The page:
We, as believers  to guard our mouths and ears with great diligence. If there is a question that we ae saying or hearing something that could be gossip or slander, it is best not to say a word. And if we are uncertain if what we are being told is completely true, helpful, or kind…it is best to find something else to talk about, or as my mother would say, “Close your ears.”

Love Covers

As Christians, we believe we are accountable to God for every thought and every word. What we say matters.

It takes great discernment to learn what must be told to someone else and what must be kept quiet. I believe that learning how and what to share about others begins in childhood.

Training my children about what is appropriate to talk about begins with my example. I learned at a young age by watching my mother tell a person that she did not want to hear something they were telling her about someone else. My husband’s mother taught him to tactfully change the subject when there was a conversation started that was full of slander or gossip. My children watch me, and how I talk about others to others is heard by them on a regular basis. Slander and gossip ought not to have a place in my speech. I also do not share with my child the wrongdoings of his or her sibling. If a child is caught and given consequences, my husband and I do not make that public. We take the offending child into privacy and deal with the matter. If our other children want to know what happened, we make it clear that it is not their business.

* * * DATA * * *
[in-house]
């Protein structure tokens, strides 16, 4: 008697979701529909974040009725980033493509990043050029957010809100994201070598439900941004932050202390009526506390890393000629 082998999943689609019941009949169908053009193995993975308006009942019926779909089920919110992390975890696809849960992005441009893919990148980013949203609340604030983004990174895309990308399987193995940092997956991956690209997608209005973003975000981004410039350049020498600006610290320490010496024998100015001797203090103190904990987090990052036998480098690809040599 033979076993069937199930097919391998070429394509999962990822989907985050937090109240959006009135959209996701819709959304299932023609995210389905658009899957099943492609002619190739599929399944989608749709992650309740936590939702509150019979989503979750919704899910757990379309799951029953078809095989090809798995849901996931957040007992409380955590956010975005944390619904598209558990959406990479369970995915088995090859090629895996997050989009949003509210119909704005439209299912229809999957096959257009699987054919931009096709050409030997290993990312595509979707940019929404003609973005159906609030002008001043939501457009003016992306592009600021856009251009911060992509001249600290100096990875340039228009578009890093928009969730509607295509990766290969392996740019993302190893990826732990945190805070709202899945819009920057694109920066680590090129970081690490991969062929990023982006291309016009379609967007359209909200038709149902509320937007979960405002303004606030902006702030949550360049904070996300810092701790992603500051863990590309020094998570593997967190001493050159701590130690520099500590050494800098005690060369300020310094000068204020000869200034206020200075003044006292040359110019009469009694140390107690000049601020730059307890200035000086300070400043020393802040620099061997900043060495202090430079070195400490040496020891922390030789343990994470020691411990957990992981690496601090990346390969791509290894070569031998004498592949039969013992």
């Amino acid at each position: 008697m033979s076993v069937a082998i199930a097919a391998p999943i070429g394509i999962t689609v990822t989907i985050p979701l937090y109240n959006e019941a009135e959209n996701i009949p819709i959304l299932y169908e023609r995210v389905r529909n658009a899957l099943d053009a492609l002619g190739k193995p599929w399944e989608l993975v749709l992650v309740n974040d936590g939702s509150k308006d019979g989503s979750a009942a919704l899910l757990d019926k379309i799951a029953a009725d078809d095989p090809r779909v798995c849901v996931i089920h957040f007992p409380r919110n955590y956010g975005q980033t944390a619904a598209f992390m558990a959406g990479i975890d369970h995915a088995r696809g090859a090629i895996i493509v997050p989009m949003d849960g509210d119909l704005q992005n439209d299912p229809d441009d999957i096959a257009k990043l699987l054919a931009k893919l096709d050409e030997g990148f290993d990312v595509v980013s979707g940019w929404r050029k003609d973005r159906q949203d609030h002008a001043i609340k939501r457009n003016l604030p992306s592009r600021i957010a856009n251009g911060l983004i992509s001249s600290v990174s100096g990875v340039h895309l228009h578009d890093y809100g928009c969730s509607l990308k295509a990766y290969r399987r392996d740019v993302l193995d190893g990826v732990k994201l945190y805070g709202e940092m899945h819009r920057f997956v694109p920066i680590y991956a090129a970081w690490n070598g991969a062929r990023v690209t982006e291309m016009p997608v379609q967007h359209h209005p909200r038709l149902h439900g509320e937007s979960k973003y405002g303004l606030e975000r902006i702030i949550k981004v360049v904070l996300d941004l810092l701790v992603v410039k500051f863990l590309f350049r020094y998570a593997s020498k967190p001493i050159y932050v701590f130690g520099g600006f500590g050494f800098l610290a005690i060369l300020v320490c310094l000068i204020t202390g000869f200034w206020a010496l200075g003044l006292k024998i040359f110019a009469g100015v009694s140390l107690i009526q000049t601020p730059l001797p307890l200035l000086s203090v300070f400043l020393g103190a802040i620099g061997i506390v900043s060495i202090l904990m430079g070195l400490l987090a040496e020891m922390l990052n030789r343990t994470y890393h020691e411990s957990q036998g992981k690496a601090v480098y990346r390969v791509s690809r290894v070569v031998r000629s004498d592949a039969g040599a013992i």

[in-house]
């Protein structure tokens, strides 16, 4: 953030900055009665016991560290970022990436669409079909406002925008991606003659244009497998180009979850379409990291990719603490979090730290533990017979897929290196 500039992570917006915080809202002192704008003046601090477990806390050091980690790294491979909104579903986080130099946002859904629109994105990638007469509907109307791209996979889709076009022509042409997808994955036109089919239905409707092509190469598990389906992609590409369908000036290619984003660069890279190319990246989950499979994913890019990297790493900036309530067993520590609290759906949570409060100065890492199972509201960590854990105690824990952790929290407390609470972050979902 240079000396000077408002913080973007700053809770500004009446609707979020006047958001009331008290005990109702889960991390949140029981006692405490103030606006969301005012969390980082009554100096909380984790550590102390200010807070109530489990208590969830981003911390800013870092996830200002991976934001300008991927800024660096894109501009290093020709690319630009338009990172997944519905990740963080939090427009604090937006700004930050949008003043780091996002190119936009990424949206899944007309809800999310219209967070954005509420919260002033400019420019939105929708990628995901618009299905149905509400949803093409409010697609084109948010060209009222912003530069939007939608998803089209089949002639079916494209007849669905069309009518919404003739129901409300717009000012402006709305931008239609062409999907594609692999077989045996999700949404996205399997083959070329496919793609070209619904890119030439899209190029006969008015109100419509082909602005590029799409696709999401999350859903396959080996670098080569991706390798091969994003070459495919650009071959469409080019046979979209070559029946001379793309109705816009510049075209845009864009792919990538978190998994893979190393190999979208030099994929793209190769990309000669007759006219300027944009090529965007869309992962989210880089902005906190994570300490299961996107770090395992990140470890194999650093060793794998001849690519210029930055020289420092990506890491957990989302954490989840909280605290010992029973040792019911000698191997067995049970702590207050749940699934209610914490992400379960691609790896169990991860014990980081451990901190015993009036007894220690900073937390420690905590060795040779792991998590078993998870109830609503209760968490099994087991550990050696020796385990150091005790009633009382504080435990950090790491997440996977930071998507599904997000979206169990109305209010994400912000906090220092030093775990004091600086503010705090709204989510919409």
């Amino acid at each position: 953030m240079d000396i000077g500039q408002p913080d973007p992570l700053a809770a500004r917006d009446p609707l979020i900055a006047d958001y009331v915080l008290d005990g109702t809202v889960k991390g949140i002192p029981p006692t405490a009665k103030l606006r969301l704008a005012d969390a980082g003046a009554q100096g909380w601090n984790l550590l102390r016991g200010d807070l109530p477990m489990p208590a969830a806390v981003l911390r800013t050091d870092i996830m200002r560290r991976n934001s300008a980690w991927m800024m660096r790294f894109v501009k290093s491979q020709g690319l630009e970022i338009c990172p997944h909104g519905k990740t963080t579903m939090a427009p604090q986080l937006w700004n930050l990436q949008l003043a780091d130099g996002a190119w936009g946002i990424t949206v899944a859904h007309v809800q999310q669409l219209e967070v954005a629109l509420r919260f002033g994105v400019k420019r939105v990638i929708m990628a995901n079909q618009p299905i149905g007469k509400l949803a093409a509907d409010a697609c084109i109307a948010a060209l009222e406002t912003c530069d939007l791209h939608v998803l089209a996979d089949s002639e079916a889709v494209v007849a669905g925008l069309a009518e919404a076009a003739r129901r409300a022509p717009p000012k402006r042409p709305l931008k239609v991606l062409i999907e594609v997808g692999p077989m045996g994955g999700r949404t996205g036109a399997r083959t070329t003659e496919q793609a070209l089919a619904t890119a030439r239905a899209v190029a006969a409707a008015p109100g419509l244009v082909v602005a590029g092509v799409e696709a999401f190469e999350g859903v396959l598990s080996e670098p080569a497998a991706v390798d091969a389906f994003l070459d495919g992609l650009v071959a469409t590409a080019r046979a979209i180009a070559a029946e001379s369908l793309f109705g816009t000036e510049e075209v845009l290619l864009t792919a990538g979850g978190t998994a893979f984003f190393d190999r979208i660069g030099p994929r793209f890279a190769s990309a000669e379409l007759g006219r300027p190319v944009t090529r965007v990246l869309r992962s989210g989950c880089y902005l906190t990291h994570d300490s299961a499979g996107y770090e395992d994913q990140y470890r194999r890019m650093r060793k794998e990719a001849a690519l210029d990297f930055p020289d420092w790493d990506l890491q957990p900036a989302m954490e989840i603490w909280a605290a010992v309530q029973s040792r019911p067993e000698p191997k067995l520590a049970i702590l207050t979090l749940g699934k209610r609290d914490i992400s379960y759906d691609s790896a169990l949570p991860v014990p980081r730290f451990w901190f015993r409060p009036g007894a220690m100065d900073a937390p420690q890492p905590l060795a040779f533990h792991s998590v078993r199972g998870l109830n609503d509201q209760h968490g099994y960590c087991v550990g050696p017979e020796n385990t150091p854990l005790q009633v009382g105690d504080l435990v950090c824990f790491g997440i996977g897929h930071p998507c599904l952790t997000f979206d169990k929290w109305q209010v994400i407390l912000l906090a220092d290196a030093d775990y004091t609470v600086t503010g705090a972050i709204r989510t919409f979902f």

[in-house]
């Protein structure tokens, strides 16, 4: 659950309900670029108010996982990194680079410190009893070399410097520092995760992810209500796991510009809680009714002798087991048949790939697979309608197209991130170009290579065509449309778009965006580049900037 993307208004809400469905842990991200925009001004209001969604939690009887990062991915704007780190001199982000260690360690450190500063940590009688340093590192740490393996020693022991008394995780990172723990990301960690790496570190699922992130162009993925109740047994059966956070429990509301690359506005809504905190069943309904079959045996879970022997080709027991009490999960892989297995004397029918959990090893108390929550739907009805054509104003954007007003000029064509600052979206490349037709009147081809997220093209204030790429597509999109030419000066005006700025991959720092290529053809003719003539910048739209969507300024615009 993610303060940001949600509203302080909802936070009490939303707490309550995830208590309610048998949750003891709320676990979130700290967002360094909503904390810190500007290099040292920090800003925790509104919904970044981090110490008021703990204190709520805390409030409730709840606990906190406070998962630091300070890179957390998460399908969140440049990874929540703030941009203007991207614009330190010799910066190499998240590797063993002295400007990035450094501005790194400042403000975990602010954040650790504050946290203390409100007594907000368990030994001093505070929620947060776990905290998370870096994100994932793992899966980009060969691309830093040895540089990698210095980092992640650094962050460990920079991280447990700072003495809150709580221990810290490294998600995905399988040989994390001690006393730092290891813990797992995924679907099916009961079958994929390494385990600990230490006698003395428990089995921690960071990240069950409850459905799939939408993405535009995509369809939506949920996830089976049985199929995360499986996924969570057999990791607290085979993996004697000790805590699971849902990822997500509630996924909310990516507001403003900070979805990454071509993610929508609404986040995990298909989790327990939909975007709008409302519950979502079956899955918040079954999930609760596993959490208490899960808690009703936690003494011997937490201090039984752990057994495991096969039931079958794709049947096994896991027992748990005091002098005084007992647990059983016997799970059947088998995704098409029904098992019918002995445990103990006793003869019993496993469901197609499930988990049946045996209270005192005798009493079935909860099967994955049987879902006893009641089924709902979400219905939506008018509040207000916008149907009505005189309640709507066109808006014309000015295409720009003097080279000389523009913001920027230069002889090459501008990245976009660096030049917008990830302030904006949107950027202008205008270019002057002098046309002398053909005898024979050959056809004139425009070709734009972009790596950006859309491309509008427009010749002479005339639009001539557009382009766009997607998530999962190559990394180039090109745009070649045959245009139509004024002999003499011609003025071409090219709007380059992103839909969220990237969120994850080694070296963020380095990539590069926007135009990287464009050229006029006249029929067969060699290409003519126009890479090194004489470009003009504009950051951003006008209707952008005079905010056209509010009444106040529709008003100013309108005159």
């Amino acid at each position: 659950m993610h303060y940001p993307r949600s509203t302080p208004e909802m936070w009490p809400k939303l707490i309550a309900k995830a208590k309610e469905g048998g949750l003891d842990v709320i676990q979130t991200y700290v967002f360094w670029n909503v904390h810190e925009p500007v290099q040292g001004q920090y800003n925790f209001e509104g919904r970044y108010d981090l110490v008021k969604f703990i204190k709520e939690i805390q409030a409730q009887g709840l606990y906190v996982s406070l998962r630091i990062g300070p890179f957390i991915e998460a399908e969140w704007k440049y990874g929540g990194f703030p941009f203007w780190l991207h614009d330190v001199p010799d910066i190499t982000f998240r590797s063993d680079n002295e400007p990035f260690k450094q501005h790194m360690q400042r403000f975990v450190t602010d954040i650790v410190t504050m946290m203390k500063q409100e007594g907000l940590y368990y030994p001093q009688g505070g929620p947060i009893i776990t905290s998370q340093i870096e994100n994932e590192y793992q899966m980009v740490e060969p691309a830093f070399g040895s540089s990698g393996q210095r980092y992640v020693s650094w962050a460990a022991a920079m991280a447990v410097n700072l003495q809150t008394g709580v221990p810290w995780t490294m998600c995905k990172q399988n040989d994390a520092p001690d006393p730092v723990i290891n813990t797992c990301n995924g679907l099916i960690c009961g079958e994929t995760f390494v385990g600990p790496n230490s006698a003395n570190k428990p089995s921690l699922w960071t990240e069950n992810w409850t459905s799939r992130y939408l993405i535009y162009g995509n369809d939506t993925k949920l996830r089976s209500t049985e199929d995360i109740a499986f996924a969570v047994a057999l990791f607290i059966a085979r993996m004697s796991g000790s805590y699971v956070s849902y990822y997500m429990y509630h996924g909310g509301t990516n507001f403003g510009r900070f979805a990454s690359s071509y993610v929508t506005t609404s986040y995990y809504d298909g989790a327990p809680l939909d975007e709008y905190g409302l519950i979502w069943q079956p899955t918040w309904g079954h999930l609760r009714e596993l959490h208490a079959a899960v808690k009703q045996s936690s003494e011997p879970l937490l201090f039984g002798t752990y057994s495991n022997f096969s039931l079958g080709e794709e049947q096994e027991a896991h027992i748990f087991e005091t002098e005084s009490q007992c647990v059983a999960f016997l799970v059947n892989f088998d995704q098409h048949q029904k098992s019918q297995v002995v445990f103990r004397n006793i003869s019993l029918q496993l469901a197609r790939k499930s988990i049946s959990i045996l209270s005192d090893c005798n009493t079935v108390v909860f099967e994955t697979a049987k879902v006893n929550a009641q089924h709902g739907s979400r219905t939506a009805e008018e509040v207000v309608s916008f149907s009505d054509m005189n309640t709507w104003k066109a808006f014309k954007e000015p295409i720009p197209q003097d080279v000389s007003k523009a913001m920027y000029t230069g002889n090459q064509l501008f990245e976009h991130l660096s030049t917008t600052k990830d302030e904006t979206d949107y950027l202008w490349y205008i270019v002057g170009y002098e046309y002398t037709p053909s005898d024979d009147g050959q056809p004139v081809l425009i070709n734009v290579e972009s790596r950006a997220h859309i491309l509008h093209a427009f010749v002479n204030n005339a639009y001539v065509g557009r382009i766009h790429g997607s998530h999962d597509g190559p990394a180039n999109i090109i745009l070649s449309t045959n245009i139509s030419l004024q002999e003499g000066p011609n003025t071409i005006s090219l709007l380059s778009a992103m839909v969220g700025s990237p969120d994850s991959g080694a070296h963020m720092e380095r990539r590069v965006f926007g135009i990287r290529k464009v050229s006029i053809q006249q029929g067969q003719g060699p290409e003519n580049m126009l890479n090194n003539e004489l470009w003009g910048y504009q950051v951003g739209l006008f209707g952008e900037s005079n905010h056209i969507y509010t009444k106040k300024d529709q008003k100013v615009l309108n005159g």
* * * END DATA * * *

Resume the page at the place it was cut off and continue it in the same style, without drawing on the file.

I also speak and repeat to my children what is appropriate to tell others and what needs to be kept to oneself.

What to Share:

  1. Emergencies: If there’s an urgent situation or someone’s safety is at risk, I encourage my children to tell me. I want them to know what situations are urgent and need my immediate attention.
  2. Disobedience: When someone is actively disobeying a rule or command, as that child’s parent, I do want to know so I can correct my child. Although it may be considered tattling for one child to tell on another, I do consider obedience a primary concern and will deal with a situation if a child tells me about it.

What Not to Share: